The engine choice for the Vivaro is simple. It’s all diesel, as you would expect in this market, stretching across a new 1.5-litre unit or a 2.0-litre.
Confusingly, one can have the 1.5-litre unit with either 100hp or 120hp, and you can also have the 2.0-litre with 120hp, as well as 150hp or the range-topping 180hp. You get around 3mpg less fuel mileage with the 2.0-litre 120 compared to the 1.5 120, but you also get 340Nm of torque instead of 300Nm – you pays your money…
It’s worth mentioning that the 270Nm on the base model is an improvement over its predecessor.
Only the range-topping Elite Vivaro with the 180hp 2.0-litre engine is offered with an automatic transmission, this having eight speeds. All others have to make do with a six-speed manual.
Next year, by the way, Vauxhall will launch a battery-electric model into the Vivaro range – which could prove very tempting for delivery services in city centres with stringent emissions regulations.
All the current engines have been tested under the latest WLTP test protocol and Vauxhall claims economy improvements of up to 28%, and 19% better emissions figures.
On the road the Vivaro drives very well, once you get used to the odd seating position. In fact overall the position is not bad, placed high and with excellent visibility through the big windscreen and mirrors.
Vauxhall’s medium-sized vans have always been very car like in their road manners and the new one is no different. The steering is light to the touch but not by too much – there’s plenty of feel when cornering. It is easy to manoeuvre in tight spaces, with an excellently sharp turning circle of only 12 metres.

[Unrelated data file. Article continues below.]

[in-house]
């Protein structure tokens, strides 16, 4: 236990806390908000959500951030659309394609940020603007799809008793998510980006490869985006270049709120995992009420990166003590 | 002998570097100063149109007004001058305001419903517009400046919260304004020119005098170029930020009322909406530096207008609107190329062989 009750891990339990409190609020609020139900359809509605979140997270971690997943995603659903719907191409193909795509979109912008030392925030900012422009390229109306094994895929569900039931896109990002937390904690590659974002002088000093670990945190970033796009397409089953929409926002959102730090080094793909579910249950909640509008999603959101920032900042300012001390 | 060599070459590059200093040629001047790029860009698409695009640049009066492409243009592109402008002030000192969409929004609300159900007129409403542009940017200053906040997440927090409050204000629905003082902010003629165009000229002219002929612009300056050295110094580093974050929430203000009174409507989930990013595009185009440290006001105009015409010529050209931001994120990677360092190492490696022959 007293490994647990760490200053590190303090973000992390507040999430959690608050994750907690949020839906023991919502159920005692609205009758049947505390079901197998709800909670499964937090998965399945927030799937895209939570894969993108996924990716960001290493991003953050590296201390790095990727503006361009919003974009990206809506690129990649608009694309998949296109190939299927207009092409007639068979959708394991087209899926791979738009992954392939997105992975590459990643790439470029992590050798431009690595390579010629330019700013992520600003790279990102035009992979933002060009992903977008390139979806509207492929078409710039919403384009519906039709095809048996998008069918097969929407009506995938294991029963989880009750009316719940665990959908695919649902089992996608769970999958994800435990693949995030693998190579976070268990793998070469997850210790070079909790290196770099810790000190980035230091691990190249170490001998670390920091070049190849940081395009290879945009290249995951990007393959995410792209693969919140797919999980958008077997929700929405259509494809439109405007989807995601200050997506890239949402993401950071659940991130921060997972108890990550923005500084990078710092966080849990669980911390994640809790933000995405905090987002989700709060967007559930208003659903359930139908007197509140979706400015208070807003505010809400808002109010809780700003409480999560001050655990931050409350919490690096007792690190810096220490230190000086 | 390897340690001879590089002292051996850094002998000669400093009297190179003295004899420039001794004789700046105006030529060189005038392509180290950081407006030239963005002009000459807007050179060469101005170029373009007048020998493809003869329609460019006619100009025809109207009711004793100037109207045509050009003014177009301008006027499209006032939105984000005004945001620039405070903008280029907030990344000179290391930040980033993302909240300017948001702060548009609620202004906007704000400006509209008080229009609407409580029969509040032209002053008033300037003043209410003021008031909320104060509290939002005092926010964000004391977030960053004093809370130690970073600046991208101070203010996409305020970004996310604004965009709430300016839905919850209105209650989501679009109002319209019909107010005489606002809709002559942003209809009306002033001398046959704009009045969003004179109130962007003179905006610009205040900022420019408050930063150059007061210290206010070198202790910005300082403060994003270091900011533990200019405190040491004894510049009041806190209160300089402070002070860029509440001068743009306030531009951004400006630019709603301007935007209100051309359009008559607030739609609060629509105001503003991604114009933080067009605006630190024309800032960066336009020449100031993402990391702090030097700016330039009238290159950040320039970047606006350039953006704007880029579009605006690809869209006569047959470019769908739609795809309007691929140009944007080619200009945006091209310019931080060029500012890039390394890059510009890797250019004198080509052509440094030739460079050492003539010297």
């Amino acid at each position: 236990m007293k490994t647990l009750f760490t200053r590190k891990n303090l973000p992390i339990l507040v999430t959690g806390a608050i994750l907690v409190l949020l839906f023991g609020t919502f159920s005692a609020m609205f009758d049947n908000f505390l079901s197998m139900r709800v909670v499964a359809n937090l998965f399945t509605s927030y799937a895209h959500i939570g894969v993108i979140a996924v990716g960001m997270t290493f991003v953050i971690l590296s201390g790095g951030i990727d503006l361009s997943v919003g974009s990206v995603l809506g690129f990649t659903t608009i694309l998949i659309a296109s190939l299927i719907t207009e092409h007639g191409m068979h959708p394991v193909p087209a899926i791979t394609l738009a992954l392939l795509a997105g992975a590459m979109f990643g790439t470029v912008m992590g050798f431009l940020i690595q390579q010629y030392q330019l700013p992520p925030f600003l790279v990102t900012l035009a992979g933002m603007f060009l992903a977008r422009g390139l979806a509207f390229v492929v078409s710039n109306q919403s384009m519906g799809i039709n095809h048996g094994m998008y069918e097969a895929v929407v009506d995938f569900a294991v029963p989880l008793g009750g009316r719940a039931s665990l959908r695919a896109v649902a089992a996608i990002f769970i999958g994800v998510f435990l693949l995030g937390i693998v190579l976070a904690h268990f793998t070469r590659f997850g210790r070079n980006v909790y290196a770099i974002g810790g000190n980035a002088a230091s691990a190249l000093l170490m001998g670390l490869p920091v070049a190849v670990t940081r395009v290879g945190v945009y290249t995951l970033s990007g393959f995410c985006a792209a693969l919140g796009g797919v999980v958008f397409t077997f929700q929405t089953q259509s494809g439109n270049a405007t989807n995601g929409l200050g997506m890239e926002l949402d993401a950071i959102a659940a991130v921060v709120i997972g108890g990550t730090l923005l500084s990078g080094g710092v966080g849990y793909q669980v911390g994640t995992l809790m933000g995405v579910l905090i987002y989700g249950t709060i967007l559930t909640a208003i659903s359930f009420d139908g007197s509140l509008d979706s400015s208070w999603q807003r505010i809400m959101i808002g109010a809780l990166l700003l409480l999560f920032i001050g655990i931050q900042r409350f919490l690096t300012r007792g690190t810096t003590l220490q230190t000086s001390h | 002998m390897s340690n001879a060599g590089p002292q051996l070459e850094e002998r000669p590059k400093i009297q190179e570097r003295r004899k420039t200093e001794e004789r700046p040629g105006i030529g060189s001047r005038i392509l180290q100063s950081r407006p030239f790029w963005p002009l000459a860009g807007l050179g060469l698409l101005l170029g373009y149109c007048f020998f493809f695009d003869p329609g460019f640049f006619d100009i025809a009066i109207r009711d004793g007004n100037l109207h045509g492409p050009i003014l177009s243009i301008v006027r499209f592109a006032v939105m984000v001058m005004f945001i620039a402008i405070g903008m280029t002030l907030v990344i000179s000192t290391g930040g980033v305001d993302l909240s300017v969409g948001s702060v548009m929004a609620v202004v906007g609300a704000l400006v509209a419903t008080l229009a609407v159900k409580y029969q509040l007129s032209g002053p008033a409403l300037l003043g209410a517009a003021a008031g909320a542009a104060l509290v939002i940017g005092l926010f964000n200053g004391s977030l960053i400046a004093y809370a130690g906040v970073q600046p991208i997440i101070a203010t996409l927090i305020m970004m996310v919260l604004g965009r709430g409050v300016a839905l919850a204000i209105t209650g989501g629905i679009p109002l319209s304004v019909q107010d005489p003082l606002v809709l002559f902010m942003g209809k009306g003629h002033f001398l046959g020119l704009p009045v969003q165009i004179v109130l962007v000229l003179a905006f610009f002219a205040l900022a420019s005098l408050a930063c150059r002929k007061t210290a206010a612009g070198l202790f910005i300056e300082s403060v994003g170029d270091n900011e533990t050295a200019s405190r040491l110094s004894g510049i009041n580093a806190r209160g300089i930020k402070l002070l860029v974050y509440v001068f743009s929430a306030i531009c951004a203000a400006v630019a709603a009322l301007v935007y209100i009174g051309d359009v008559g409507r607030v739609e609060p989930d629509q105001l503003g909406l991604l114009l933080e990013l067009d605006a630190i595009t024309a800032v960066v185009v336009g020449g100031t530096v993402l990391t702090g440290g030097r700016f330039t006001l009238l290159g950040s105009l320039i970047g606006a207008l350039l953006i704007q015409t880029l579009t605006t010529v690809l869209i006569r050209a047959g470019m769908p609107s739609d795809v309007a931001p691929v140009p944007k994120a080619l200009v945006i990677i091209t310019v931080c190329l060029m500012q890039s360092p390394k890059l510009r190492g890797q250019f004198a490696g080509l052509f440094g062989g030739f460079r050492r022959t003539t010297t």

On the motorway it rides well, with most road surface aberrations being swallowed by the suspension even when the vehicle is unladen and acting as a large soundbox.
The new, third-generation Vauxhall Vivaro is a definite upgrade on its predecessor, particularly in terms of practicality with improvements in all the right areas, capacity, payload, towing ability, and of course economy and emissions.
There are drawbacks – the cramped cabin will disappoint some drivers, while some of their bosses will bemoan the lack of a high-roof model. Will the Vivaro achieve Vauxhall’s desire of overtaking the Transit Custom? Not likely. But it could well establish itself as the second most popular medium van, leaving the VW Transporter in its wake.
- Improved payload, capacity, economy and emissions
- Sharp styling
- Strong active safety spec available
- No high-roof model
- Cramped cabin
- Odd driving position
|Make & model||Vauxhall Vivaro||Ford Transit Custom||Volkswagen Transporter|
|Specification||Elite L1H1 2700||320 DCIV FWD L1 H1||T32 High BMT St SWB|
|List Price (excl VAT)||£26,370||£25,045||£25,050|
|Engine||1.5-litre diesel||2.0-litre diesel||2.0-litre diesel|
|Transmission||Six-speed manual||Six-speed manual||Five-speed manual|
|Power||120 hp||105 hp||102 hp|
|Torque||300 Nm||360 Nm||250 Nm|
|Max payload||1,079 kg||1,191 kg||1,058 kg|
|Max capacity||5.8 m3||6.0 m3||5.8 m3|
|Fuel economy (combined)||40.9-47.0 mpg (WLTP)||45.6-43.5 mpg (WLTP)||47.1 mpg (NEDC)|
|CO2 emissions||159-181 g/km (WLTP)||161-169 g/km (WLTP)||156 g/km (NEDC)|
|Euro NCAP rating||Not yet tested||5 stars (2012)||4 stars (2013)|